Library error: was not declared in this scope drive me Nuts(Kinda solved)

Hi, must be not much, but I don’t see IT, can any one help?

#include <Uart_WIFI.h>

Uart_WIFI WIFI=Uart_WIFI(1);

void setup() {
}

void loop() {
 }

I took the good habit to test my library on every step, so no code so far.

This is the .h file:

#ifndef Uart_WIFI_h
#define Uart_WIFI_h

#include <WString.h>

class Uart_WIFI {

public:
  	
	Uart_WIFI(int);
  	Uart_WIFI(int, int, int);
  	
	void Initialisation();
 	void Gestion_de_donnee(String);
	
	bool etat;
	String ssid;
	String mot_de_passe;
	

private:
	
	int _Port_Uart_WIFI;
	int _donnee_temporaire;
	int _donnee_sortante;
	void _Envois_de_donnee(String);
 
};

#endif

And here is the .cpp file:

#include "Uart_WIFI.h"
#include <WString.h>

#if (ARDUINO >= 100)

	#include "Arduino.h"
	
#else
 
	#include "WProgram.h"
	
#endif

extern "C" {

}

String chaine_entrante;
	
Uart_WIFI::Uart_WIFI(int n_port){

	_Port_Uart_WIFI = n_port;
	
}

Uart_WIFI::Uart_WIFI(int n_port, int r, int c){

	_Port_Uart_WIFI = n_port;

}


void Uart_WIFI::Initialisation(){

	switch (_Port_Uart_WIFI) {
    
		case 1:

			Serial.begin(9600);
			break;
		
		case 2:
		
			Serial.begin(9600);
			break;
		
		case 3:
		
			Serial.begin(9600);
			break;
			    
	}
	
}




void Uart_WIFI::_Envois_de_donnee(String Donnee){

	switch (_Port_Uart_WIFI) {
    
		case 1:

			Serial.print(Donnee);
			break;
		
		case 2:
		
			Serial.print(Donnee);
			break;
		
		case 3:
		
			Serial.print(Donnee);
			break;
		
	}

}

void serialEvent1() {
  
	int position;
	
	while (Serial.available()) {

		position++;
		char caractere_entrant = (char)Serial1.read(); 
		chaine_entrante[position] += caractere_entrant;
    
	}
	
	Gestion_de_donnee(chaine_entrante);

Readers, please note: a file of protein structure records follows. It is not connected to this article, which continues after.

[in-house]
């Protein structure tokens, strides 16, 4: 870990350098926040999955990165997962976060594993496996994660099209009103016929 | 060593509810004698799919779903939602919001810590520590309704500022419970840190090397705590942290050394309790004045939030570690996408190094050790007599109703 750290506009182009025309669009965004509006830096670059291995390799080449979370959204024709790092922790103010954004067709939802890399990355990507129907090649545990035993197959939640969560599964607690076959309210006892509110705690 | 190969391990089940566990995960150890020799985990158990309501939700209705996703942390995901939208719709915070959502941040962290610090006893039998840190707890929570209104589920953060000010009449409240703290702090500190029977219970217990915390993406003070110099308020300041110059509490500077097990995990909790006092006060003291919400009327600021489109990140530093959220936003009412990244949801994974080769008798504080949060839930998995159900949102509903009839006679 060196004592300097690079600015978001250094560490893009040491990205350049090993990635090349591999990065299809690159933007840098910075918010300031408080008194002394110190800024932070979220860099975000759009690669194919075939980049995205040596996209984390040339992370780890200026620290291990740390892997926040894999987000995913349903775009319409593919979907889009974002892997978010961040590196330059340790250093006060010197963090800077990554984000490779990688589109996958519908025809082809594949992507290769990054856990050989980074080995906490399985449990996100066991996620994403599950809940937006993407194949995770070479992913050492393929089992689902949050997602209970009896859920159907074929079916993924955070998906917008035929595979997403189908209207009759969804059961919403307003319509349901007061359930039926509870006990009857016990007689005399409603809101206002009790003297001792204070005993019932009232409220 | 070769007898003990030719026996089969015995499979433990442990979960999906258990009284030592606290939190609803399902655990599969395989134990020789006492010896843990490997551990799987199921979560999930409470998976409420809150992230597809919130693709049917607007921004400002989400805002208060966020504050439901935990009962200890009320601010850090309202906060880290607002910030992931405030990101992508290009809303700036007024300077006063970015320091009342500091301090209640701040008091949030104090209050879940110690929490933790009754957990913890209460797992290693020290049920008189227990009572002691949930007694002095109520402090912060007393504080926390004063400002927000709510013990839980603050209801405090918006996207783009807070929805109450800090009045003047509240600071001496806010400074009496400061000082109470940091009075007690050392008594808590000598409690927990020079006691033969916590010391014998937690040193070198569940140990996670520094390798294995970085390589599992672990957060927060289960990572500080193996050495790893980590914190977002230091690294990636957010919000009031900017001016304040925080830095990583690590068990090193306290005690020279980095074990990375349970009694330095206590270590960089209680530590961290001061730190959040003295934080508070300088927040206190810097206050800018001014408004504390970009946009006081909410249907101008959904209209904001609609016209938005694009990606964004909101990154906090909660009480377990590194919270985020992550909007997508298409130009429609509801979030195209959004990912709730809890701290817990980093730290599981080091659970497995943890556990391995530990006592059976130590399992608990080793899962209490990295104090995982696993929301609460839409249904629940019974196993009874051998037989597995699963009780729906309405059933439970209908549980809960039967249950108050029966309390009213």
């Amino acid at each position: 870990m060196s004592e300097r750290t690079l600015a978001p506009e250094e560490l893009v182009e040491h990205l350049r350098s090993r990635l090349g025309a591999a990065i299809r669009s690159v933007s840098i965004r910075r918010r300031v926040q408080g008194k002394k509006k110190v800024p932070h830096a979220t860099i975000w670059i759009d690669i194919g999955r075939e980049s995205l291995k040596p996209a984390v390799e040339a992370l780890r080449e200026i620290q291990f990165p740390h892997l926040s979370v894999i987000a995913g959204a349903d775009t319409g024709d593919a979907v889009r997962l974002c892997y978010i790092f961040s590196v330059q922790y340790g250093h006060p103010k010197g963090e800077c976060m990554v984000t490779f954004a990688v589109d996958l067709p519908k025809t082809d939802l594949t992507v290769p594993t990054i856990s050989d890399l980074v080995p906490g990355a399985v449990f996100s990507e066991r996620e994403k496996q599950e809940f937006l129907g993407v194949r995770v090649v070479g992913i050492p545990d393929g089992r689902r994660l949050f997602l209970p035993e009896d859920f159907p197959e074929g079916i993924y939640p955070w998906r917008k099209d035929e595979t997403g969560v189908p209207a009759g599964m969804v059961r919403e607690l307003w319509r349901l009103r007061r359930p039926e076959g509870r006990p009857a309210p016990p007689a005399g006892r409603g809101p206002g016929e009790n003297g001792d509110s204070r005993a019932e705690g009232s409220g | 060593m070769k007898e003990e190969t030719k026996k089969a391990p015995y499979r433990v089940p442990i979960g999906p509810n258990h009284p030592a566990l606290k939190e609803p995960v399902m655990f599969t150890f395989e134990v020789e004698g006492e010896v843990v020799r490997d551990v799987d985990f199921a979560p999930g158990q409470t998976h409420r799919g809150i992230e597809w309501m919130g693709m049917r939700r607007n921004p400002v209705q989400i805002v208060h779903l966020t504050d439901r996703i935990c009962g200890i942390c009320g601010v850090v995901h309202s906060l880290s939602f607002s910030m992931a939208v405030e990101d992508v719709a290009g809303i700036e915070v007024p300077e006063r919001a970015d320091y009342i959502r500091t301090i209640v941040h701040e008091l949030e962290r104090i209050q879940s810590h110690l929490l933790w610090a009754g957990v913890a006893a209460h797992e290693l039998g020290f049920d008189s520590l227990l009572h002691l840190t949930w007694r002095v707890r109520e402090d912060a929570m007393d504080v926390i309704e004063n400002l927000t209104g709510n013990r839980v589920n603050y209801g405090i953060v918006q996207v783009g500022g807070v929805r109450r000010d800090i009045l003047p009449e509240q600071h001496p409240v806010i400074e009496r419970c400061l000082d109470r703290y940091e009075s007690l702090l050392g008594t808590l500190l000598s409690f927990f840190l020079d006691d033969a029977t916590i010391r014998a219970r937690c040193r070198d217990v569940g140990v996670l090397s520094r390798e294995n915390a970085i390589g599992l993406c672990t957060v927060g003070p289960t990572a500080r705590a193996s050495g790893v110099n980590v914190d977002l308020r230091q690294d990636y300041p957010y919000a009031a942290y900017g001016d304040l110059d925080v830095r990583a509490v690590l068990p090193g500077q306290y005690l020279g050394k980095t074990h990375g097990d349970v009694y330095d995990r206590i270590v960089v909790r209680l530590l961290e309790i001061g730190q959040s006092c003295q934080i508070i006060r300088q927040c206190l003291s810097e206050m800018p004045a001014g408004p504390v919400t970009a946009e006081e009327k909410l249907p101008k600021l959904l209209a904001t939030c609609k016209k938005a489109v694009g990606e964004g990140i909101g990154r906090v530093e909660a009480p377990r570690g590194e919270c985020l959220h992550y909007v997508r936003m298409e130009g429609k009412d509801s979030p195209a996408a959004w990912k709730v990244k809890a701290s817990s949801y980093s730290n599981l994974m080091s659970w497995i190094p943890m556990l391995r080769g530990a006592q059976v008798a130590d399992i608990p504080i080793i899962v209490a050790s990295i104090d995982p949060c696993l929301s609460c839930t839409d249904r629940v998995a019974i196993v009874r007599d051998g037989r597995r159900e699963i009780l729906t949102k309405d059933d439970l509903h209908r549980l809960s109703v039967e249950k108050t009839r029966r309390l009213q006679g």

}

void serialEvent2() {
  
	int position;
	
	while (Serial.available()) {

		position++;
		char caractere_entrant = (char)Serial2.read(); 
		chaine_entrante[position] += caractere_entrant;
    
	}
	
	Gestion_de_donnee(chaine_entrante);
	
}

void serialEvent3() {
  
	int position;
	
	while (Serial.available()) {
	
		position++;
		char caractere_entrant = (char)Serial3.read(); 
		chaine_entrante += caractere_entrant;
		
	}
	
	Gestion_de_donnee(chaine_entrante);
	
}

	
void Uart_WIFI::Gestion_de_donnee(String donnnee) {
	
}

Not much has been done, Thank God, so it will be easy to find.

But Arduino IDE return:

C:\Documents and Settings\Cath.CHAMBRE\My Documents\Arduino\libraries\Uart_WIFI\Uart_WIFI.cpp: In function 'void serialEvent1()':
C:\Documents and Settings\Cath.CHAMBRE\My Documents\Arduino\libraries\Uart_WIFI\Uart_WIFI.cpp:94: error: 'Gestion_de_donnee' was not declared in this scope
C:\Documents and Settings\Cath.CHAMBRE\My Documents\Arduino\libraries\Uart_WIFI\Uart_WIFI.cpp: In function 'void serialEvent2()':
C:\Documents and Settings\Cath.CHAMBRE\My Documents\Arduino\libraries\Uart_WIFI\Uart_WIFI.cpp:110: error: 'Gestion_de_donnee' was not declared in this scope
C:\Documents and Settings\Cath.CHAMBRE\My Documents\Arduino\libraries\Uart_WIFI\Uart_WIFI.cpp: In function 'void serialEvent3()':
C:\Documents and Settings\Cath.CHAMBRE\My Documents\Arduino\libraries\Uart_WIFI\Uart_WIFI.cpp:126: error: 'Gestion_de_donnee' was not declared in this scope

Got any idea?

In your cpp file you implement the function serialEvent1(), which is global namespace. However, the Gestion_de_donee() function is of namespace Uart_WIFI. You must creat an object of that class to use the function. Or you make the function static and call it with Uart_WIFI::Gestion_de_donnee().